Underwater glue made from silk can cling to surfaces like a barnacle

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barnacles

Barnacles cling firmly to rocks

Kuki Waterstone/Alamy

A non-toxic underwater glue that is inspired by barnacles and made from silk is stronger than most synthetic adhesives.

Barnacles and mussels use a clever combination of factors to stick to rocks or to the side of boats. In particular, they layer protein filaments into a cement-like structure that is cross-linked for extra strength. These filaments – called byssus – form into polymers on the surface the shellfish wants to cling to. In nature, they are then strengthened by iron-containing complex molecules.

Fiorenzo Omenetto at Tufts University in Massachusetts and his colleagues sought to replicate that using silk from silk worms.

“What barnacles do is secrete these proteinaceous cements that pack in an ordered geometry,” says Omenetto. “Silk [also] assembles with these ordered structures.”

Unlike byssus, silk is a readily available biological material. By engineering it to have more of the adhesive properties that barnacles use, it should be possible to produce rival products to industrial adhesives that are highly sticky but often derived from petroleum.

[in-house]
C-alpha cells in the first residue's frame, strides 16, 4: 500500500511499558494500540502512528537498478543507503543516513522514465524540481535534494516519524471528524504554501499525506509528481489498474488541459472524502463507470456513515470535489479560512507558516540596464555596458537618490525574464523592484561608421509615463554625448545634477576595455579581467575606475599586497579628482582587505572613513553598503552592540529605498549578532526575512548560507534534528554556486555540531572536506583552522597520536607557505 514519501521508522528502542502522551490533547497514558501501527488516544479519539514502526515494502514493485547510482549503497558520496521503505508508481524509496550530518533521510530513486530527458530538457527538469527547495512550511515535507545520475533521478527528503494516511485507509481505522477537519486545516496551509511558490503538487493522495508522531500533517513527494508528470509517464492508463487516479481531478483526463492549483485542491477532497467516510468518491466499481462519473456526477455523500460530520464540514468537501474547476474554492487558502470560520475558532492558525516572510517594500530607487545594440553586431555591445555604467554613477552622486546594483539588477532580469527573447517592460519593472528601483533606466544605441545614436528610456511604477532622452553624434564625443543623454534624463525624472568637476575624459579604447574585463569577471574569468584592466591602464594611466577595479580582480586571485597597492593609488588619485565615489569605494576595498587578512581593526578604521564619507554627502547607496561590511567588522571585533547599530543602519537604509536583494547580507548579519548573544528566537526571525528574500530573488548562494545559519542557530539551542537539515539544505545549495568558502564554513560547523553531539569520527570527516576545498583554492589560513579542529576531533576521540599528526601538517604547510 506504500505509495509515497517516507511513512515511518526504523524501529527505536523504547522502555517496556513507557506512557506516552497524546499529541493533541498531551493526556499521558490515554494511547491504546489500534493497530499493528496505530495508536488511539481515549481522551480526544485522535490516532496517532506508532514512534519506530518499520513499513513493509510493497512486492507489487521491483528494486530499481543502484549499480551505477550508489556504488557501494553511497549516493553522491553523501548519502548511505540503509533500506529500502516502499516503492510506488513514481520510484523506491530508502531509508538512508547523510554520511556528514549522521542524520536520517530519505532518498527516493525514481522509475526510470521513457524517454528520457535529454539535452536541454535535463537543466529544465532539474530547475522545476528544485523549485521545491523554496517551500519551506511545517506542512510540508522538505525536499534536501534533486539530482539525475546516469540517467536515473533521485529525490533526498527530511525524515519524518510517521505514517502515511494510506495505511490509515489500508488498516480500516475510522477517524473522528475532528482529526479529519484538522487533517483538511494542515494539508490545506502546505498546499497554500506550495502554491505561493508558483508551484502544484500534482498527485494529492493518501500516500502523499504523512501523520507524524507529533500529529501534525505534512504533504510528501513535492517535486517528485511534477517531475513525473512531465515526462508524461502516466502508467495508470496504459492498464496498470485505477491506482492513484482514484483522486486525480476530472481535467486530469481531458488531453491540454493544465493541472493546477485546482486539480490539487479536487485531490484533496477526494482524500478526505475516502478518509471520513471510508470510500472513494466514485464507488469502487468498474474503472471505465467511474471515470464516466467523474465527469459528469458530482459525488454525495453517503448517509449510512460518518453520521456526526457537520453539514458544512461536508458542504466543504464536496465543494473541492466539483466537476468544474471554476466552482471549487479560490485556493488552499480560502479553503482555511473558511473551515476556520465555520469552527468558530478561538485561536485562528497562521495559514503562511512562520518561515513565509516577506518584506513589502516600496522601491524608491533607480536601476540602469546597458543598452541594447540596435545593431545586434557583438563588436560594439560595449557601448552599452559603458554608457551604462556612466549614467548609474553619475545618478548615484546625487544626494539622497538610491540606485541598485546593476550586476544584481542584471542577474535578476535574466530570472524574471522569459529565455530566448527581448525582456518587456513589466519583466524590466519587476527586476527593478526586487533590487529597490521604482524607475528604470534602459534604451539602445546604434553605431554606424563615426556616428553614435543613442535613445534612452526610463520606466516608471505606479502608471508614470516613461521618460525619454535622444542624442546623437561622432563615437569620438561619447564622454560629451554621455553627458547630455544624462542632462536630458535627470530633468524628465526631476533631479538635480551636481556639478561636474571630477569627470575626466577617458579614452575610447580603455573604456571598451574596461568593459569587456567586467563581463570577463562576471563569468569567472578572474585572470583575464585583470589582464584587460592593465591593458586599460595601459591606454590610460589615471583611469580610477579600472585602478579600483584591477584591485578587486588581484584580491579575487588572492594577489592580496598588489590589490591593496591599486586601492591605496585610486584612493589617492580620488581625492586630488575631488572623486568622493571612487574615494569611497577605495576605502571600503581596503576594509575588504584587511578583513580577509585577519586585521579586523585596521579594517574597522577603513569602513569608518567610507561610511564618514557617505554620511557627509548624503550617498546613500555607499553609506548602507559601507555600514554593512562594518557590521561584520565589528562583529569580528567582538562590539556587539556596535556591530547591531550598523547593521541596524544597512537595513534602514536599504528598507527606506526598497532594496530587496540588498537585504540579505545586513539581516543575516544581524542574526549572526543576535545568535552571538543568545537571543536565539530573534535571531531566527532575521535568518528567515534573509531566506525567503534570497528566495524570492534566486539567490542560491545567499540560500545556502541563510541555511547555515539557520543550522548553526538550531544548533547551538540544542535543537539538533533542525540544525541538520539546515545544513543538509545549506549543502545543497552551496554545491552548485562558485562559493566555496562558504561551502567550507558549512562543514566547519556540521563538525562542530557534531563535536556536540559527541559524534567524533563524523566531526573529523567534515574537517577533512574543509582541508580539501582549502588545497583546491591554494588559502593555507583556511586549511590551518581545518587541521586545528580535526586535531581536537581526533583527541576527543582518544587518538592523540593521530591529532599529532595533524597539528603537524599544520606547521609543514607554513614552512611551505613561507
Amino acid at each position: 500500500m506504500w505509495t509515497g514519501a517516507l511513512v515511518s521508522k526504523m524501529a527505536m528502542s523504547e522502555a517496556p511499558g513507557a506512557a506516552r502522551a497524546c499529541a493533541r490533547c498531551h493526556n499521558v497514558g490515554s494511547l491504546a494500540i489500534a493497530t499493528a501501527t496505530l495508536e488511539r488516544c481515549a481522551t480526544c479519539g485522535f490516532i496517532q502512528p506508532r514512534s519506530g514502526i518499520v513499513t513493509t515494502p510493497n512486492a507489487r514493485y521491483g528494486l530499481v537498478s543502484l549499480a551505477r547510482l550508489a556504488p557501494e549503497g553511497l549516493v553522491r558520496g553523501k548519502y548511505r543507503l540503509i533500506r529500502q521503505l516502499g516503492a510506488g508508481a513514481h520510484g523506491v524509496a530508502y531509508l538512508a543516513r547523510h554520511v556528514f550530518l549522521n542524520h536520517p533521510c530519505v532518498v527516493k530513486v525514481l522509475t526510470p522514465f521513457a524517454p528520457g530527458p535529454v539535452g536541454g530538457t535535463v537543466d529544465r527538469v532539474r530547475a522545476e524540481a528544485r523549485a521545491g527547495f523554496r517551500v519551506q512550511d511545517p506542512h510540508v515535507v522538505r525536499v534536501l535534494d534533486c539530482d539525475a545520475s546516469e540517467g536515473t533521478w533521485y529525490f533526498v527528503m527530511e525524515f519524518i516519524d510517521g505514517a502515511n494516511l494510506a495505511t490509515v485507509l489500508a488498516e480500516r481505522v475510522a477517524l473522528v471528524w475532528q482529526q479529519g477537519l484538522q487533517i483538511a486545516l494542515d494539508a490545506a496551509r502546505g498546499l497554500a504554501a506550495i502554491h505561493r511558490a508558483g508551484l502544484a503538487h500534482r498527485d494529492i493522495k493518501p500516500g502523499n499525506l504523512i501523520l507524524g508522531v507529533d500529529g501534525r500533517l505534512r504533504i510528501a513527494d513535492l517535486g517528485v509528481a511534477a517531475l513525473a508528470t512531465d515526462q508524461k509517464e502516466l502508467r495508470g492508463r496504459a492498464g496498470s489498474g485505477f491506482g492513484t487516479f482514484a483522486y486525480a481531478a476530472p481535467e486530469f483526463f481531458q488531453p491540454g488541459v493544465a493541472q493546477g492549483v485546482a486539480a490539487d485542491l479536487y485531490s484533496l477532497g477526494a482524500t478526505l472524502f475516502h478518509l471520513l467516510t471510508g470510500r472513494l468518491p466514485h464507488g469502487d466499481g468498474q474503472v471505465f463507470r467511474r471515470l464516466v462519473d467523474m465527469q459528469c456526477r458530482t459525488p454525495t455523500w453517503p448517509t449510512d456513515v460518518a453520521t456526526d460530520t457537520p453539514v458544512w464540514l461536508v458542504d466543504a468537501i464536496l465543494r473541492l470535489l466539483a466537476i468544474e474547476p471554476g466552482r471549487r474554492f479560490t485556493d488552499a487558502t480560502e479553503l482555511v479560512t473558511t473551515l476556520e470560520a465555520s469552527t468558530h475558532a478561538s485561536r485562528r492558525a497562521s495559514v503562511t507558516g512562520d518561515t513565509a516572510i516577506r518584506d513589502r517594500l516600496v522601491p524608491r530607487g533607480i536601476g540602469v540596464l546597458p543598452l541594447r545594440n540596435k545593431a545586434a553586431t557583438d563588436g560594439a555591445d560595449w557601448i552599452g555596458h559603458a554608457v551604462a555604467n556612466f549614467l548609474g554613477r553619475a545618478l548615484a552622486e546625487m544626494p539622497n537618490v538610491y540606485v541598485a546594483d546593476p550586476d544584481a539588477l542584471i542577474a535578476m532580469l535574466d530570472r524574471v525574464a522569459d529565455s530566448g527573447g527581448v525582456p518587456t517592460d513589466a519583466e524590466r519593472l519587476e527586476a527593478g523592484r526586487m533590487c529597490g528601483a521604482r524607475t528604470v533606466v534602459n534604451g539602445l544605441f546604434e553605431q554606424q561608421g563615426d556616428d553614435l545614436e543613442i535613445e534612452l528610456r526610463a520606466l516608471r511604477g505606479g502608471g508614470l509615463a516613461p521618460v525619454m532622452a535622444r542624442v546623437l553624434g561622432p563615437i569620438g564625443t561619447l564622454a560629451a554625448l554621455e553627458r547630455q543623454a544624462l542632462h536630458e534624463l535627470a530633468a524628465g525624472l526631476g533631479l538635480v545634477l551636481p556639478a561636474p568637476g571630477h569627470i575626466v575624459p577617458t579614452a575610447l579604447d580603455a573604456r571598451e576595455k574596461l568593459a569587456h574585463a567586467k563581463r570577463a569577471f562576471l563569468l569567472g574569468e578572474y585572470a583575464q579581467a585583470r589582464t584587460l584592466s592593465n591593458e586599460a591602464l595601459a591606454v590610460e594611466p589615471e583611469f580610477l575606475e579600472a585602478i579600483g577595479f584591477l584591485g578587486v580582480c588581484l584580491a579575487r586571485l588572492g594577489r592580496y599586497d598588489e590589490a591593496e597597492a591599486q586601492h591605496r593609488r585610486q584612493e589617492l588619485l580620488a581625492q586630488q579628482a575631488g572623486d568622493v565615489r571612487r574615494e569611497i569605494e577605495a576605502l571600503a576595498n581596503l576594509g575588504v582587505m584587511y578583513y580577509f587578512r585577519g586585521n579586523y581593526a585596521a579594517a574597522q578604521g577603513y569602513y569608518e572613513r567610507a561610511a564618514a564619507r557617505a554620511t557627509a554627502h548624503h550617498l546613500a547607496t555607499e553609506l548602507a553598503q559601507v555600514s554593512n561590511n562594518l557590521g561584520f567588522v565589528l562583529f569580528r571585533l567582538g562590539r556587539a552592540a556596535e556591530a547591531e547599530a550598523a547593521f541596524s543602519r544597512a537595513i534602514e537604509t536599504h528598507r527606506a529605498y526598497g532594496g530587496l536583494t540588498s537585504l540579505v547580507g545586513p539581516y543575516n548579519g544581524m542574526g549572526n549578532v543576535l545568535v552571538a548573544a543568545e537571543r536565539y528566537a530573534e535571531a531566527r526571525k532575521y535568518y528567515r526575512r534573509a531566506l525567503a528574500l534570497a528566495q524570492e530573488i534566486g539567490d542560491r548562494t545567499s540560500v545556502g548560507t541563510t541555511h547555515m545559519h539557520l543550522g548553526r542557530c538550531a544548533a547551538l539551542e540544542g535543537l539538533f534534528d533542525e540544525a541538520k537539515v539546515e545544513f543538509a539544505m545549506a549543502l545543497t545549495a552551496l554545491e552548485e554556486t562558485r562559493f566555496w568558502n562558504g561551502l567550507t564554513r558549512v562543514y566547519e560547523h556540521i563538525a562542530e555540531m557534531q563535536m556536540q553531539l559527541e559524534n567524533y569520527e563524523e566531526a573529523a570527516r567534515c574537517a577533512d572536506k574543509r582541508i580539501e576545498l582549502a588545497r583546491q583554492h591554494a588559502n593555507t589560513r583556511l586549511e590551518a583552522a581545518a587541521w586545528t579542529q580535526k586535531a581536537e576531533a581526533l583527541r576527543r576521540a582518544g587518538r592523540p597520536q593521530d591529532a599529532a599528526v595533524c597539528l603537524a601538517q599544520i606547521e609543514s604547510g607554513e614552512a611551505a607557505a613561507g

Omenetto’s team treated silk fibroin protein with polydopamine, a polymer of the neurotransmitter dopamine, which acted in much the same way as the cross-linking of the barnacle filaments. The adhesive created was then cured with iron chloride, replicating the iron complexes in nature.

The result was an adhesive that could remain stuck to surfaces underwater even when put under stresses of up to 2.4 newtons per square millimetre to try to dislodge it. “You end up being very comparable to epoxies with much less material,” says Omenetto.

“This current work is really quite nice in that they took the latest ideas in biomimetic adhesion, combined them with the positive aspects of silk and created a new material system that looks to have a lot of great properties,” says Jonathan Wilker at Purdue University in Indiana.

Omenetto aims to streamline the adhesive’s curing process down to match the 30 seconds or so common in synthetic glues.

Reference: Advanced Science, in press

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